He notes that being able to accurately plot the camera view, including set pieces from the production CAD, turned disguise into “a pre production tool for director Hamish Hamilton and the choreographers, too. They were able to see how the audience would view the show from all angles, and it clarified the whole concept of projection mapping for people who might not have known what it is.”
Nicholson emphasises that using disguise for simulation “really streamlines things. It helps us make intelligent choices about how to create and preview media.”
Back at the stadium Rudolph was taking advantage of the disguise QuickCal calibration feature, a revolutionary way to align projectors on site. QuickCal reduces the time it takes to line up a single projector to just nine minutes. A handy feature when 80 projectors are on hand.
Rudolph explains that when the football field surface was removed and the white fabric projection surface installed it was set at a level three feet lower than the football field. “Using disguise QuickCal function we could walk the area with a couple of tripods, set them to the right height and calibrate the projectors even though the projection surface was not there for most of the first week,” he says. “So we only needed to tweak the calibration a little bit when the projection surface came in.”
He also discovered that the steel structure of the stadium shifted a millimeter or two depending on the position of the stadium’s retractable roof and the temperature of the air. That shift translated into “a couple of inches of movement” for determining the throw of the projectors during the show, and “in terms of alignment, that’s a huge issue” – especially when time is short.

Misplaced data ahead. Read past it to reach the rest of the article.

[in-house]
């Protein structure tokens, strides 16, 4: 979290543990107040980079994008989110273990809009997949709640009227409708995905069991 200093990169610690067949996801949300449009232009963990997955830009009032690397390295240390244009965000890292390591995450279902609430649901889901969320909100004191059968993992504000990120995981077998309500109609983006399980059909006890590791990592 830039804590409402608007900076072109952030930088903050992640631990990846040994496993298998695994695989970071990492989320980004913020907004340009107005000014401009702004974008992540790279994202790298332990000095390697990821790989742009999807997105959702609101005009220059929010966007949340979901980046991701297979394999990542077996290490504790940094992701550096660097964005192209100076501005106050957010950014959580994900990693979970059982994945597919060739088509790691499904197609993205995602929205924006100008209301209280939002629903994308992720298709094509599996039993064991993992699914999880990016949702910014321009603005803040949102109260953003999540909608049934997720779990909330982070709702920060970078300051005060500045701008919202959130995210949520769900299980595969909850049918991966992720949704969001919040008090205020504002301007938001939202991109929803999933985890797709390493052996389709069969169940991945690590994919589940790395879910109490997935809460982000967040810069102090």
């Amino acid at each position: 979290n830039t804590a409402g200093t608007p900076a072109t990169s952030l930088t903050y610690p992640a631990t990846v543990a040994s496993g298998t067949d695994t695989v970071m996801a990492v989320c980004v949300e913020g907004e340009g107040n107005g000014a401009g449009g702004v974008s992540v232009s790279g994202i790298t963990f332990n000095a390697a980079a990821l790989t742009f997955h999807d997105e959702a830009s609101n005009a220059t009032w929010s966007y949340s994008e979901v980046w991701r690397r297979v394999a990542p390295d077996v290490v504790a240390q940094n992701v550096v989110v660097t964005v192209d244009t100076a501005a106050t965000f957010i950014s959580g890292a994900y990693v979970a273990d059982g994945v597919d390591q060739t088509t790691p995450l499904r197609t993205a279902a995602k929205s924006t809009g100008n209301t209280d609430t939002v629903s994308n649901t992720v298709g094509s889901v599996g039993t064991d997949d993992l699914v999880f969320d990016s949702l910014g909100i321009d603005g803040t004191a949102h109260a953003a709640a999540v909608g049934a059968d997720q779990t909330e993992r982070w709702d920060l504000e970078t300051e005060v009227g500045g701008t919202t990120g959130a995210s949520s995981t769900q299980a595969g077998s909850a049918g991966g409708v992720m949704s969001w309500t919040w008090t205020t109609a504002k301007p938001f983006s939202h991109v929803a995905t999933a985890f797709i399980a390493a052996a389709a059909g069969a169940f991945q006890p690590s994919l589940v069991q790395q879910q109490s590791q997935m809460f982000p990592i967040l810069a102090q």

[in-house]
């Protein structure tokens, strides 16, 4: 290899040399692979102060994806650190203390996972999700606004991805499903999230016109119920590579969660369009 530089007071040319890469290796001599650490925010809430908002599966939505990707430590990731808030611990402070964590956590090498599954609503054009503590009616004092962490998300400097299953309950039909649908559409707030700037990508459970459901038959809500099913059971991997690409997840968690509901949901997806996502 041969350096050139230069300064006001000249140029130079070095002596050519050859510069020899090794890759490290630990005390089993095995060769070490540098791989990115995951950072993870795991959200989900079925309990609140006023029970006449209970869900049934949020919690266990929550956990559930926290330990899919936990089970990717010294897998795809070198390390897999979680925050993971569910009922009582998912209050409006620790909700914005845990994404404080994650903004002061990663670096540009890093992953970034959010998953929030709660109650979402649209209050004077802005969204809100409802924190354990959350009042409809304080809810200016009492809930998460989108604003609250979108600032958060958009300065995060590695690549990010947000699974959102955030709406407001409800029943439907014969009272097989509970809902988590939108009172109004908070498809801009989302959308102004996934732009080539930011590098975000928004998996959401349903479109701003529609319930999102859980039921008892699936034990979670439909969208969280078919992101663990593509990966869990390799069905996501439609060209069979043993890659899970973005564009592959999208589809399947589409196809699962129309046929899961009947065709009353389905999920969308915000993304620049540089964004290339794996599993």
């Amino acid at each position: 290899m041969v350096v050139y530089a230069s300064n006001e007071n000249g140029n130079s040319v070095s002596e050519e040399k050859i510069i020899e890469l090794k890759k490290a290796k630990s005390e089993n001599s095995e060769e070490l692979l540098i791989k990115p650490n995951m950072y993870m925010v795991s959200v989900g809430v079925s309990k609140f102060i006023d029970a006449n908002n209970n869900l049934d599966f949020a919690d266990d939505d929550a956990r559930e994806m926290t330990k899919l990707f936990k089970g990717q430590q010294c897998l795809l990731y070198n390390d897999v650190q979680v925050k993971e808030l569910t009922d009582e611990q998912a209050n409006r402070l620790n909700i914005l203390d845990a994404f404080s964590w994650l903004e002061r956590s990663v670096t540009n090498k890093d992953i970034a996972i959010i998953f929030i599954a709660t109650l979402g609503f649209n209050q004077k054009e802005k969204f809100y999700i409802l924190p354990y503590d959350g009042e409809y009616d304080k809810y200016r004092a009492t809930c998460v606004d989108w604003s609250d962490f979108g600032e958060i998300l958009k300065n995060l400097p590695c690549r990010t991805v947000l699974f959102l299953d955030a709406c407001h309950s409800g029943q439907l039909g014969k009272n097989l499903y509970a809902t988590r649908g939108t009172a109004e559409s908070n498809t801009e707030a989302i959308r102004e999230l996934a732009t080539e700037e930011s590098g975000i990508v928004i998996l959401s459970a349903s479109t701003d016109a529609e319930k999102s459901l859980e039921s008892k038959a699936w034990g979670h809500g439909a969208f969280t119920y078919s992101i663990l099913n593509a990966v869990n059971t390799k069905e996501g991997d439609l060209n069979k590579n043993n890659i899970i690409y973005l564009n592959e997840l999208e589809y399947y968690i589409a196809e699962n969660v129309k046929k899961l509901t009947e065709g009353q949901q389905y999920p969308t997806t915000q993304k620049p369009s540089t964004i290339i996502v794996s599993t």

So Nehru devised a custom solution, which enabled technicians Matt Waters and Kris Murray to realign the 80 projectors in four batches. “The second we were given control of the field we got ready to adjust the projectors,” says Rudolph. “We’d grab a quarter of the projectors, nudge them in a certain direction to make sure they were aligned, then grab the next quarter and align them to their companions. Matt and Kris did a heck of a job – in less than seven minutes.”
Rudolph and his team also benefited from the disguise Dynamic Blend feature, which eliminates the need to draw blending masks by hand for all the projectors in the grid. “That probably saved two full days,” estimates Nehru. “We just turned on a switch and the blend was there,” says Rudolph. “It was a big time saver.”
J.T. Rooney of Lightborne was responsible for implementing disguise during rehearsals; Eric Marchwinski of Earlybird Design Inc., Katy Perry’s lighting programmer, ran the disguise from the grandMA2 light during rehearsals. Zak Haywood, disguise Technical Manager, worked with Matt Waters to build the system and was the technical support lead.